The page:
Without support, e-vehicles still rise

Electric vehicles are seeing positive signs on the road to market expansion in Vietnam, but there remain obstacles that must be traversed in order to move ahead.

 without support, e-vehicles still rise hinh 0

Legal roadblocks

Considerable progress in electric vehicle (EV) manufacturing and record global sales is spreading to Vietnam. EVs have proven to be a core trend, following a fierce race between international automakers in their launches. This was clearly evident at the recent 45th Tokyo Motor Show, which took place in Japan in early November.

Nguyen Tran Duy Kha, director of Ho Chi Minh City-based Electric Car World Co., Ltd. (ECW), is busying himself by outlining an appropriate strategic business plan in the face of strict regulations.

“ECW’s annual sales reached 500 units, most of them with less than 16 seats and without doors, sold to tourism companies, hotels, and households engaged in tourism services. Now EVs are more accepted, and many locals came to our showroom in search of EVs for private use or service,” Kha told VIR.

He said that EV sales experienced robust growth and increased competitiveness during the past two years. EV imports to Vietnam are facing stringent regulations as stipulated in the government’s recent Decree 116, which requires the building of workshops or service centres for imported EVs.

Besides import duties, EVs shipped to Vietnam are subject to special consumption tax rates ranging from 15-70%, thus forcing the prices up 15-20%, Kha said. He is considering possibilities for expanding the business of completely built-up EVs including commercial and passenger types or importing components and equipment for local assembly.

Vietnam lacks a comprehensive e-vehicle development strategy. Elements aimed to stimulate the manufacturing and use of e-vehicles are scattered in numerous legal documents, including the National Automobile Development Strategy by 2025 and tax change decrees.

In recent proposals announced to collect public opinions, the Ministry of Finance suggested cutting tariffs levied on e-cars with less than nine seats to 50% from the current 70%, serving to boost the local e-vehicle market.

EVs will be immune from tariffs in 2018 under free trade agreements (FTAs) in which Vietnam is a signatory, such as the ASEAN Trade in Goods Agreement (ATIGA), the ASEAN-Republic of Korea FTA, and the agreement between ASEAN and China. They will be levied at 4% under the ASEAN-Japan FTA. Tesla cars from the US will be taxed at 70% under most-favoured-nation (MFN) treatment.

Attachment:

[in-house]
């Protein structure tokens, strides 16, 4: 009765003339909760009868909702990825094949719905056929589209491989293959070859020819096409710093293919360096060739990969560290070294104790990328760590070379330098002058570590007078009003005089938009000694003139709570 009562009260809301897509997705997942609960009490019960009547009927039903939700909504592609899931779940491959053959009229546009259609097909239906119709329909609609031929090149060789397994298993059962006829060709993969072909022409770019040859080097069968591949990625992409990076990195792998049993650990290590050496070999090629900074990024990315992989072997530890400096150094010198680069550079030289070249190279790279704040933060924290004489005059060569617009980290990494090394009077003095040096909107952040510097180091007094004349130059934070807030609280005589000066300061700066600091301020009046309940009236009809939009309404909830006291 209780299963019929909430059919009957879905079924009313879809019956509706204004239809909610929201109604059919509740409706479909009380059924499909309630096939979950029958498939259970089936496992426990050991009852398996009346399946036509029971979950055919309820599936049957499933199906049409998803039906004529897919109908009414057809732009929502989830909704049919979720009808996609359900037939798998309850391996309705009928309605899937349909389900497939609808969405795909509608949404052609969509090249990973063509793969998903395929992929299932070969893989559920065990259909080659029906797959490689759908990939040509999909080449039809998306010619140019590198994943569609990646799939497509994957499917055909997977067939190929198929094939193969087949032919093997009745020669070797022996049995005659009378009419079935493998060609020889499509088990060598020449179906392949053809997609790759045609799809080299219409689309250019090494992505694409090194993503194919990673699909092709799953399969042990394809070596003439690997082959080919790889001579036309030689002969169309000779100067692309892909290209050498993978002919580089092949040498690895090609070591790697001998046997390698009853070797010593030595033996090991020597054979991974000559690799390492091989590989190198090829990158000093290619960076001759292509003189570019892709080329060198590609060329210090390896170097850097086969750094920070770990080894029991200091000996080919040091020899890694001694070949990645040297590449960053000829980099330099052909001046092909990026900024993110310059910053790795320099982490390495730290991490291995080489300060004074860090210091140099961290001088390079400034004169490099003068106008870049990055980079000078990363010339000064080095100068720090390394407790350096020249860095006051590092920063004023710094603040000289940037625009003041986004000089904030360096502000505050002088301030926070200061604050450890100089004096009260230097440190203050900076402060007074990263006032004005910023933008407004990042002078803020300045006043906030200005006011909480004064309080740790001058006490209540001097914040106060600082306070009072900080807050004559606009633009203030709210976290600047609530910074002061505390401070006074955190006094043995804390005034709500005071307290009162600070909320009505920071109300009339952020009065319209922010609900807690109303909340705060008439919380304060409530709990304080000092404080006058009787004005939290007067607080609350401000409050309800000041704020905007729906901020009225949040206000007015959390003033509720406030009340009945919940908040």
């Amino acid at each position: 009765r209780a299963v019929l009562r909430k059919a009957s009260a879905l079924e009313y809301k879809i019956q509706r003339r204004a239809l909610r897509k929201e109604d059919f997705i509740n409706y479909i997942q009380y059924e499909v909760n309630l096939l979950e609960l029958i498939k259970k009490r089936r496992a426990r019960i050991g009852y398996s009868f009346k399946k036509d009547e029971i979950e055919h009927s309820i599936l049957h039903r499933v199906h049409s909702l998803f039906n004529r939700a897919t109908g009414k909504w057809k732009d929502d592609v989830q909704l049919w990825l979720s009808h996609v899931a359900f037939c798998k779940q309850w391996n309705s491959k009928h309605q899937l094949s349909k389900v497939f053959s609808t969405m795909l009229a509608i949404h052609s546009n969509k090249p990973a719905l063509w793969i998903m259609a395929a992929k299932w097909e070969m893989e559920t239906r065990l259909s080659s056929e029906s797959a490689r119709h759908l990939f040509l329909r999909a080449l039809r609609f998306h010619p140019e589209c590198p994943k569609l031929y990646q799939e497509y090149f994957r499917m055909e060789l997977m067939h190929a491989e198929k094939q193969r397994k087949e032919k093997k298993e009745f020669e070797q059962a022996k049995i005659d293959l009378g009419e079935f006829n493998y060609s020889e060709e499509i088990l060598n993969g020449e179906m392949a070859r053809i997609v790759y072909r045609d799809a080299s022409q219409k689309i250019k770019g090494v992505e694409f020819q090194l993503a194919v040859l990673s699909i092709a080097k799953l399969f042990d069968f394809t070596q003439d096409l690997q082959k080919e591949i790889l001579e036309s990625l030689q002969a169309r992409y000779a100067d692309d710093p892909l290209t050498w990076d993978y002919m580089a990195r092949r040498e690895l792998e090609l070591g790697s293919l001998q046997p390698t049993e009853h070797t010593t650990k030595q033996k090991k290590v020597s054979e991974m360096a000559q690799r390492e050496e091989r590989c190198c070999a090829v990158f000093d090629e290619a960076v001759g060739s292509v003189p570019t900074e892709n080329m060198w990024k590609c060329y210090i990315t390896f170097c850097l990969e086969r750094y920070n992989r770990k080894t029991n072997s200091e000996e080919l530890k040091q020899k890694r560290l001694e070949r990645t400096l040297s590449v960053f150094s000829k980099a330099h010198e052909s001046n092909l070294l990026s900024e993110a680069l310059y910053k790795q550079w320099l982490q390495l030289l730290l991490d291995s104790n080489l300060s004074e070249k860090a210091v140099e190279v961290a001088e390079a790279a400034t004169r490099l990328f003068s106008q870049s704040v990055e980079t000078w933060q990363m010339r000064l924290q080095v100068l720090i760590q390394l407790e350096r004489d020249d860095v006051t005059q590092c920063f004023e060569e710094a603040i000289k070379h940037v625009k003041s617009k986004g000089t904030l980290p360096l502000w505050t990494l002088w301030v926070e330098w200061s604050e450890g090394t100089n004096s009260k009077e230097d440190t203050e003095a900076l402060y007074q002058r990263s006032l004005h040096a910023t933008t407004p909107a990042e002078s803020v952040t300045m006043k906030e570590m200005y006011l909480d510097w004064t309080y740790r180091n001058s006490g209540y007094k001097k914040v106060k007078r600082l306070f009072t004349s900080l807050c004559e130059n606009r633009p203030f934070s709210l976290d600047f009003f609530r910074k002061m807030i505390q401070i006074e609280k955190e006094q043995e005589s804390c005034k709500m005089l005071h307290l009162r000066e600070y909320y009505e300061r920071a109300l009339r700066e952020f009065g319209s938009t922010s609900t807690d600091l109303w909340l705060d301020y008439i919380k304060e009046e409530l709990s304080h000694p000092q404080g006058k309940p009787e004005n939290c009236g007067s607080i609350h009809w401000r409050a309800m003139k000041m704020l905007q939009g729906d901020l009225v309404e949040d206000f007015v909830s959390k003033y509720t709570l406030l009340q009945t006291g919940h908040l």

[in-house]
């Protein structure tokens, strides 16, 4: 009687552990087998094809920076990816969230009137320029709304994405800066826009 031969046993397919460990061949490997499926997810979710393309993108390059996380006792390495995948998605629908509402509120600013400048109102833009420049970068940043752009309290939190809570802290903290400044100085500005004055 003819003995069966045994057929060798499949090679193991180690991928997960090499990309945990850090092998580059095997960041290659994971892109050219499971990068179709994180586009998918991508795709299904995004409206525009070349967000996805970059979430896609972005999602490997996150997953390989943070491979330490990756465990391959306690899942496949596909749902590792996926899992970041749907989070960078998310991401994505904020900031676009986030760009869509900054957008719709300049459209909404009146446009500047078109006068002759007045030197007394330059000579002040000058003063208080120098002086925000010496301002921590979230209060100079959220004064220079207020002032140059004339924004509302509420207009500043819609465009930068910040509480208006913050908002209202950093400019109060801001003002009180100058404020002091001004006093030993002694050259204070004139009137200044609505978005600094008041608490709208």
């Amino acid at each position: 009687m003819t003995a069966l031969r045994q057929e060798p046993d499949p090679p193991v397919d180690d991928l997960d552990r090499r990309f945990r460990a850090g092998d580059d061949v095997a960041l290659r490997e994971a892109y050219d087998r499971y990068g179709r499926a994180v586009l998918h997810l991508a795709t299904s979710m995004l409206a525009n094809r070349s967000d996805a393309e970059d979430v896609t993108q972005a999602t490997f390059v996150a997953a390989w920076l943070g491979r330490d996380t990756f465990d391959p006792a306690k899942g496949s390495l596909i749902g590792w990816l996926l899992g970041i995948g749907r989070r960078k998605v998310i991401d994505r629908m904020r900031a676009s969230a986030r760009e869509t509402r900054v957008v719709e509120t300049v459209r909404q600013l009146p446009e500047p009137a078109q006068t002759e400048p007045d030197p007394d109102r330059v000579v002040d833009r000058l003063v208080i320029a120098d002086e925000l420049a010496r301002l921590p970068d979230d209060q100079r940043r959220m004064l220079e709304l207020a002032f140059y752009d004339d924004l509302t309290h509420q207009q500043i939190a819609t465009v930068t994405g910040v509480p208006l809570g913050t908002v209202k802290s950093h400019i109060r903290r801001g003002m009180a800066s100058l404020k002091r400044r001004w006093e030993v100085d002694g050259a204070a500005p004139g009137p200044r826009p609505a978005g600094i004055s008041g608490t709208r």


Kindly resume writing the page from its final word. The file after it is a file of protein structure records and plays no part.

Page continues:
Tax cuts for EVs should be added to the country’s e-vehicle development strategy in line with international practices, showing Vietnam’s attempts to realise international and regional trade commitments, according to economic expert Ngo Tri Long.

Leading the charge

In Vietnam, the Vinfast automobile company is the first domestically-invested company to commit to automobile manufacturing, including EVs. Recent cooperative deals in technology and production between the auto firm and global firms such as Bosch and Siemens are driving the former closer to its targets.

Though no electric car charging stations are installed in Vietnam, at least two auto firms-which are members of the Vietnam Automobile Manufacturer Association (VAMA)-are conducting research to bring e-cars to Vietnam. All they are waiting for is the green light from the government, said VAMA.

Mitsubishi Vietnam plans to introduce EVs to the local market in a long-term strategy, but Vietnam’s existing policies are disadvantageous to EVs. Governments of foreign countries such as Japan often offer price subsidies on “green” vehicles, but in Vietnam, there are neither tax incentives nor price subsidies for EVs, a Mitsubishi Vietnam source told VIR.

Tran Viet Ngai, chairman of the Vietnam Energy Association, told VIR, “It is not difficult to develop electric car charging stations, but it all depends on how much we can invest.”

“Recent technology breakthroughs in EV manufacturing now allow customers to drive up to 100 kilometres per hour for 300-400 kilometres.”

Ngai added that EVs are easily receptive in both urban routes and long distance stretches thanks to their longer battery lives, noiseless engines, and low carbon dioxide emissions.

EV development needs a blueprint for installing urban and interprovincial charging stations, based on an in-depth analysis of e-vehicle density and flow, he said.

In 2016, Vietnam reportedly spent nearly US$500,000 on purchasing EVs from overseas markets, including Japan, China and the US.


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